IP Watchdog: Time to Fix U.S. Innovation Policy to Ensure We’re Prepared for the Next Pandemic by Gene Quinn
“The COVID-19 crisis has once more highlighted the need for incentivizing investment and innovation—and thus, for patent laws that duly “promote” and protect such “progress,” precisely as our Founders envisioned,” writes Chief Judge Paul Michel, now retired from the Federal Circuit. As he so often is, Judge Michel is absolutely correct.
Many are asking why testing for the coronavirus that causes COVID-19 has been slow to roll out, and why tests in many countries are inaccurate. Those familiar with U.S. patent laws understand the problem. There has been a de-emphasis on medical diagnostics in America as the result of a series of Supreme Court and Federal Circuit rulings, coupled with Congressional inaction.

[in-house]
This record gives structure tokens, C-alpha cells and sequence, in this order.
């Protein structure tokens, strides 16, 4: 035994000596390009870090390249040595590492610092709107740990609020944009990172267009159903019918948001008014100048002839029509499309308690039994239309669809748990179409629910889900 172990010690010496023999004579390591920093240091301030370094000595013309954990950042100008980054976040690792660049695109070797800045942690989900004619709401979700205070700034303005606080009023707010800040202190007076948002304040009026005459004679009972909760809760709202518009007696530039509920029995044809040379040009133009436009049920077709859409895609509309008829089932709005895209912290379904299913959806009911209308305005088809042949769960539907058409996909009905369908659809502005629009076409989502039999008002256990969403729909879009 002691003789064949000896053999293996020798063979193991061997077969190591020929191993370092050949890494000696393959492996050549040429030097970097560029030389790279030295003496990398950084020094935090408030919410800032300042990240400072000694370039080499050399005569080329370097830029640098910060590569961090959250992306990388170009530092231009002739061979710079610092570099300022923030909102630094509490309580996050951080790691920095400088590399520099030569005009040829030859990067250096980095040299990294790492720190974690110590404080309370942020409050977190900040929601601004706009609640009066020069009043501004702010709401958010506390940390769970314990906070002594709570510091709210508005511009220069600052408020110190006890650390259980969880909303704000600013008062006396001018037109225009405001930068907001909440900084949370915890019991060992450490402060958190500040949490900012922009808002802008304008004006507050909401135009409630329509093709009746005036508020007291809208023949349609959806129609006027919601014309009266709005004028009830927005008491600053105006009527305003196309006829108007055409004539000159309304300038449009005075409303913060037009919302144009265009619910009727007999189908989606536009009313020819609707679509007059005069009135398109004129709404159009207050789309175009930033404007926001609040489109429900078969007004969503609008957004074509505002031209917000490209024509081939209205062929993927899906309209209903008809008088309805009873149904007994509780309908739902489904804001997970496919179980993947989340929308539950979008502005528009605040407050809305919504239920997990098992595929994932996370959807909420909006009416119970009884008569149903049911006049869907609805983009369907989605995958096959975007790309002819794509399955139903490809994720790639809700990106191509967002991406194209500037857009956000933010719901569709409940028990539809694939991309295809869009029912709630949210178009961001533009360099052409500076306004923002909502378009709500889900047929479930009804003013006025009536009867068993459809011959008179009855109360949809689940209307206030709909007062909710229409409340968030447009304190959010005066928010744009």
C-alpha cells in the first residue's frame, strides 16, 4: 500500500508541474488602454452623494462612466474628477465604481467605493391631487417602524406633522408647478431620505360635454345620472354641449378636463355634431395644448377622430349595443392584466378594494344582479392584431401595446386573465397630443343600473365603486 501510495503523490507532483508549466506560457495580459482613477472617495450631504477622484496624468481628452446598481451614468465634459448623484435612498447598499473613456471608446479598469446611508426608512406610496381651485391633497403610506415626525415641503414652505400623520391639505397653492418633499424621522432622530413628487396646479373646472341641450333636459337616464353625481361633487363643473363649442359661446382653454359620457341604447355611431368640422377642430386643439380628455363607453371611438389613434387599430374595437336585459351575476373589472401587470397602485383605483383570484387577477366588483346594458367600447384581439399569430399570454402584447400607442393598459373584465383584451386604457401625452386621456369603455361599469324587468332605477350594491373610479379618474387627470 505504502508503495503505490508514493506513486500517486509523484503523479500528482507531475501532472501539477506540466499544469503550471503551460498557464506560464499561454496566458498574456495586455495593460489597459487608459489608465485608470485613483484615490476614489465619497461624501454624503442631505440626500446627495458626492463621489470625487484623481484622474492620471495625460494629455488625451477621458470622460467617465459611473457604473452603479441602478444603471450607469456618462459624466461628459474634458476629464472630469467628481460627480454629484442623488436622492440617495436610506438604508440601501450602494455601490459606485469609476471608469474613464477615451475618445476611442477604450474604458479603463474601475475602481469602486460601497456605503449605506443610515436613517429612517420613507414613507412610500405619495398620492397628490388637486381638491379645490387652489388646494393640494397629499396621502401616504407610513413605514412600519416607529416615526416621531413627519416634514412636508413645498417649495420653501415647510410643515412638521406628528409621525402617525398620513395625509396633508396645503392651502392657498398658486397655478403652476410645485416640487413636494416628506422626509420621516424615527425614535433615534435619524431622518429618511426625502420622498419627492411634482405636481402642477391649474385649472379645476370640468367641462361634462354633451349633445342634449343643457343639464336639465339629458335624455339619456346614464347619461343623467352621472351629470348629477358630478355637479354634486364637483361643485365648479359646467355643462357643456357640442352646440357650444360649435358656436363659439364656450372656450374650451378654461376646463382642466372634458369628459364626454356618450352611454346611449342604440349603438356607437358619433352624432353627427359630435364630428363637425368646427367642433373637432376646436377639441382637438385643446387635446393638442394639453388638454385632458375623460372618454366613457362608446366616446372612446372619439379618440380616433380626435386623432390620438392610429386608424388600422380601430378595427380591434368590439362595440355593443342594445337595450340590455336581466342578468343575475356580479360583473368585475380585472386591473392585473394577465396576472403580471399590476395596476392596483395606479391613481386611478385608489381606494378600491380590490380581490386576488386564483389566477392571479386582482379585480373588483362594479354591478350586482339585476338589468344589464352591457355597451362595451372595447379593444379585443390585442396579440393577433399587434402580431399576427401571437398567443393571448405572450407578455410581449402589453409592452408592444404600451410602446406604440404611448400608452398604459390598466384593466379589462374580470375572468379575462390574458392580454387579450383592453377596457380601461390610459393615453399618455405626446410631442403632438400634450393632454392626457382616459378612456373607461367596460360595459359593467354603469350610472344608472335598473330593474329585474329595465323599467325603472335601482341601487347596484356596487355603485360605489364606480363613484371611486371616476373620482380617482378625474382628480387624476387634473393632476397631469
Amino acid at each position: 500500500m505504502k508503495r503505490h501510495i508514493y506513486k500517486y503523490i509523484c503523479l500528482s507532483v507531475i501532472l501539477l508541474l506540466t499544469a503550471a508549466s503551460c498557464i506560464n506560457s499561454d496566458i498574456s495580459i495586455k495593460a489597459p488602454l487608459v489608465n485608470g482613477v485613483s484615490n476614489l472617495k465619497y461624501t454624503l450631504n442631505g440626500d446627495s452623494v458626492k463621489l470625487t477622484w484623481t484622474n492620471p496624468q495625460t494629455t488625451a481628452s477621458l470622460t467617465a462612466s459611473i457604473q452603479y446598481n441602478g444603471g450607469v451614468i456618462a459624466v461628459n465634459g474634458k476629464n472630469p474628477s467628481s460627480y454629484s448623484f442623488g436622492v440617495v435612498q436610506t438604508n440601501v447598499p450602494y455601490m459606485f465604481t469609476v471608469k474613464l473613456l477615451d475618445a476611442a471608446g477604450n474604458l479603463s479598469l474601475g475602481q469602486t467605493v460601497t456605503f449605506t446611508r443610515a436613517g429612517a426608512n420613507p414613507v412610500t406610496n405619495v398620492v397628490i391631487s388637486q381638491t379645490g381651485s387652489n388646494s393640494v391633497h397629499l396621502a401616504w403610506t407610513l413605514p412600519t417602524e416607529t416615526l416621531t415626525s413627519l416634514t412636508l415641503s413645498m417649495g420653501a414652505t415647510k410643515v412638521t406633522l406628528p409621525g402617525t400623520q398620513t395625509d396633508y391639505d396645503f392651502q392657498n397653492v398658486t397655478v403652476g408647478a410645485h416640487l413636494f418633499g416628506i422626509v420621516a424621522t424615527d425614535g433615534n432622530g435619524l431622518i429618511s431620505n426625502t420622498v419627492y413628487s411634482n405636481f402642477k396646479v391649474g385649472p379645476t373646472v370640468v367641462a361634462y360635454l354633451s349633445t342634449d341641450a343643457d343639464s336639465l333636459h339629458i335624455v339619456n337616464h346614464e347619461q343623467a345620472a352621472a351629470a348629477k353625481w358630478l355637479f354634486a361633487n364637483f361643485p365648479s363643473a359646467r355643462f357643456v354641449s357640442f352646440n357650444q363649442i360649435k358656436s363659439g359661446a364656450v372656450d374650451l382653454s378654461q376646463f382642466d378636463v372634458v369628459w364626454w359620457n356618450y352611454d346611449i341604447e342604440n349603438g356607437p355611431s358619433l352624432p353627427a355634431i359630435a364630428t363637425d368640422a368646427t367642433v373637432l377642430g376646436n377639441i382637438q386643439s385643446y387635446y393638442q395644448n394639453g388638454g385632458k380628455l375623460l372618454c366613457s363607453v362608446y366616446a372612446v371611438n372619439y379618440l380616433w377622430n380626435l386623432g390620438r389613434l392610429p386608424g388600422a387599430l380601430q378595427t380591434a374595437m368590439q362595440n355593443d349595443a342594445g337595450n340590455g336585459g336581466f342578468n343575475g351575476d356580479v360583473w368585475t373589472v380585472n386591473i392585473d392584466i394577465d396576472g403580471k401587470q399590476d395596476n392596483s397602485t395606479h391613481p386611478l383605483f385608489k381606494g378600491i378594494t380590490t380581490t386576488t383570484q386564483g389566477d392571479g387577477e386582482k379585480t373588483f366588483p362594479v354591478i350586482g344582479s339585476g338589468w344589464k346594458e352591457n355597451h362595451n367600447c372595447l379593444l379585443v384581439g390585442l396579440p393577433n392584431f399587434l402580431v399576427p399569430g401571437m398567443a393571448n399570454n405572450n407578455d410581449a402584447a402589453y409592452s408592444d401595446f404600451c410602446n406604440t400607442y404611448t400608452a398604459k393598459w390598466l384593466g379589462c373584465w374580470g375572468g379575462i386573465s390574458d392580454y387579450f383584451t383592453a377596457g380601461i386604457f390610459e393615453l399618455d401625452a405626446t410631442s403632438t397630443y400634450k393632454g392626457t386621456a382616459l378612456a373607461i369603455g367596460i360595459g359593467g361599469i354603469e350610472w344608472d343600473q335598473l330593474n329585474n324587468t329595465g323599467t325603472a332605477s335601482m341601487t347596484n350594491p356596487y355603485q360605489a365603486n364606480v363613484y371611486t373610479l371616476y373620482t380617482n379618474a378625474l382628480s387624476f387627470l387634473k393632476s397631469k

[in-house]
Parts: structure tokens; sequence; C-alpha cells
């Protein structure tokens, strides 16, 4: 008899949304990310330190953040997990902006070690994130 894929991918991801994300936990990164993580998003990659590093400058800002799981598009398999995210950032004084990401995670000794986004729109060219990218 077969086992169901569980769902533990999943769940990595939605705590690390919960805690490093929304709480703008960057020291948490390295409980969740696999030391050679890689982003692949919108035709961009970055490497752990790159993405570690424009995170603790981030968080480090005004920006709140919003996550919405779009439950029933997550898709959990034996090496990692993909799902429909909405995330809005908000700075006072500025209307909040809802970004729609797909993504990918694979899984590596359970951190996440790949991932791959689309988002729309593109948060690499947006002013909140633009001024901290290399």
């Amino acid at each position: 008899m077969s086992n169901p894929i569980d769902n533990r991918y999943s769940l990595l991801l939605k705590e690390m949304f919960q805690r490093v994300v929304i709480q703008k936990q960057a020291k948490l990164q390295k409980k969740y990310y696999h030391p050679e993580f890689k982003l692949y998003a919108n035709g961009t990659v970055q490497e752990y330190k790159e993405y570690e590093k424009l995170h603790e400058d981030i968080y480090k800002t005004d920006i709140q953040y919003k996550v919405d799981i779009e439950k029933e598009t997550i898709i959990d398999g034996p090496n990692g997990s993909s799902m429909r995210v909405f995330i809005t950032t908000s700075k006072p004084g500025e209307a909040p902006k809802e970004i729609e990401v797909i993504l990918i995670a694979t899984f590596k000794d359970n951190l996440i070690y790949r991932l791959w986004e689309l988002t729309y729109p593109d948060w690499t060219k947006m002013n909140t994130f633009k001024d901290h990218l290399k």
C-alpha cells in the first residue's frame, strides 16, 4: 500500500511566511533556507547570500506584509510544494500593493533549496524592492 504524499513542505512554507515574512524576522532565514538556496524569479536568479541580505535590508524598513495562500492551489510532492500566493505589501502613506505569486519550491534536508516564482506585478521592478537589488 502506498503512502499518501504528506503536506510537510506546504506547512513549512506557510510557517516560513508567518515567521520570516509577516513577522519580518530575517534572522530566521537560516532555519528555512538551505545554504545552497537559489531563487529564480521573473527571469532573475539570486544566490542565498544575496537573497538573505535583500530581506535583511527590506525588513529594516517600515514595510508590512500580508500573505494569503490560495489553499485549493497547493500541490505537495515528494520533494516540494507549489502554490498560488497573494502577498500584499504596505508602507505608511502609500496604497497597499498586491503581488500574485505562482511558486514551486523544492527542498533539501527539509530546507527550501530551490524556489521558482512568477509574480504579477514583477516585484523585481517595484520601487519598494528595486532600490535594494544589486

It is hardly a shock that research and development into medical diagnostics has stalled. The interesting thing about intellectual property and innovation policy is that it works. Much like the case with the tax code, society gets what society incentivizes. If it is impossible to protect medical diagnostics in the United States little research and development is done with respect to medical diagnostics, it is that simple.